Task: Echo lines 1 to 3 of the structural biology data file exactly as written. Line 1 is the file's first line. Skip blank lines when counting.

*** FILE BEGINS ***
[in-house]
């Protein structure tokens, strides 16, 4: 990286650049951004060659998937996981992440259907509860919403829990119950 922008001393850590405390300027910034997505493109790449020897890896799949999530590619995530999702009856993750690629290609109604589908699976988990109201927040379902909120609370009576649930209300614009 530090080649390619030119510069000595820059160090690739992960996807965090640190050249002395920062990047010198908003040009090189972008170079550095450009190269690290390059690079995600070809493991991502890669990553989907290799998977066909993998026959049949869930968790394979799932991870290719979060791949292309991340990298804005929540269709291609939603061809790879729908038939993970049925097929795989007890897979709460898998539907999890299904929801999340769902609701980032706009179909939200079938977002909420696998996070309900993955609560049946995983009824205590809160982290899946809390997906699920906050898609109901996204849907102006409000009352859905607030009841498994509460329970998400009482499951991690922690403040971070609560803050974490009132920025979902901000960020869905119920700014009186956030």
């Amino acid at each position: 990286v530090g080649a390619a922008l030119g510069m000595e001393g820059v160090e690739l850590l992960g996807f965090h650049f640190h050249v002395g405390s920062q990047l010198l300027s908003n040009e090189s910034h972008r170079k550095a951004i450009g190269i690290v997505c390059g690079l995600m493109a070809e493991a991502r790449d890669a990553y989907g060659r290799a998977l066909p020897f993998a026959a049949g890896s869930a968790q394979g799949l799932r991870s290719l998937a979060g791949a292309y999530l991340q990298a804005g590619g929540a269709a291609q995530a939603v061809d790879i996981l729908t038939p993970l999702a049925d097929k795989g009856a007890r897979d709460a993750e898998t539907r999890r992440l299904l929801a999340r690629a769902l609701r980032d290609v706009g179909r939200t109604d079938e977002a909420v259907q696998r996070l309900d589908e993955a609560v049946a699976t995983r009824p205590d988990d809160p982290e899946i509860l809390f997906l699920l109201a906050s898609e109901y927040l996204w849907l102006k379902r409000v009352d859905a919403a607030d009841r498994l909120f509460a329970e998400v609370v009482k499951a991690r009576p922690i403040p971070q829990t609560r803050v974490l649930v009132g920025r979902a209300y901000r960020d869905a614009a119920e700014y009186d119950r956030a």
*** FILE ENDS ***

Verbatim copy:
[in-house]
């Protein structure tokens, strides 16, 4: 990286650049951004060659998937996981992440259907509860919403829990119950 922008001393850590405390300027910034997505493109790449020897890896799949999530590619995530999702009856993750690629290609109604589908699976988990109201927040379902909120609370009576649930209300614009 530090080649390619030119510069000595820059160090690739992960996807965090640190050249002395920062990047010198908003040009090189972008170079550095450009190269690290390059690079995600070809493991991502890669990553989907290799998977066909993998026959049949869930968790394979799932991870290719979060791949292309991340990298804005929540269709291609939603061809790879729908038939993970049925097929795989007890897979709460898998539907999890299904929801999340769902609701980032706009179909939200079938977002909420696998996070309900993955609560049946995983009824205590809160982290899946809390997906699920906050898609109901996204849907102006409000009352859905607030009841498994509460329970998400009482499951991690922690403040971070609560803050974490009132920025979902901000960020869905119920700014009186956030």
């Amino acid at each position: 990286v530090g080649a390619a922008l030119g510069m000595e001393g820059v160090e690739l850590l992960g996807f965090h650049f640190h050249v002395g405390s920062q990047l010198l300027s908003n040009e090189s910034h972008r170079k550095a951004i450009g190269i690290v997505c390059g690079l995600m493109a070809e493991a991502r790449d890669a990553y989907g060659r290799a998977l066909p020897f993998a026959a049949g890896s869930a968790q394979g799949l799932r991870s290719l998937a979060g791949a292309y999530l991340q990298a804005g590619g929540a269709a291609q995530a939603v061809d790879i996981l729908t038939p993970l999702a049925d097929k795989g009856a007890r897979d709460a993750e898998t539907r999890r992440l299904l929801a999340r690629a769902l609701r980032d290609v706009g179909r939200t109604d079938e977002a909420v259907q696998r996070l309900d589908e993955a609560v049946a699976t995983r009824p205590d988990d809160p982290e899946i509860l809390f997906l699920l109201a906050s898609e109901y927040l996204w849907l102006k379902r409000v009352d859905a919403a607030d009841r498994l909120f509460a329970e998400v609370v009482k499951a991690r009576p922690i403040p971070q829990t609560r803050v974490l649930v009132g920025r979902a209300y901000r960020d869905a614009a119920e700014y009186d119950r956030a």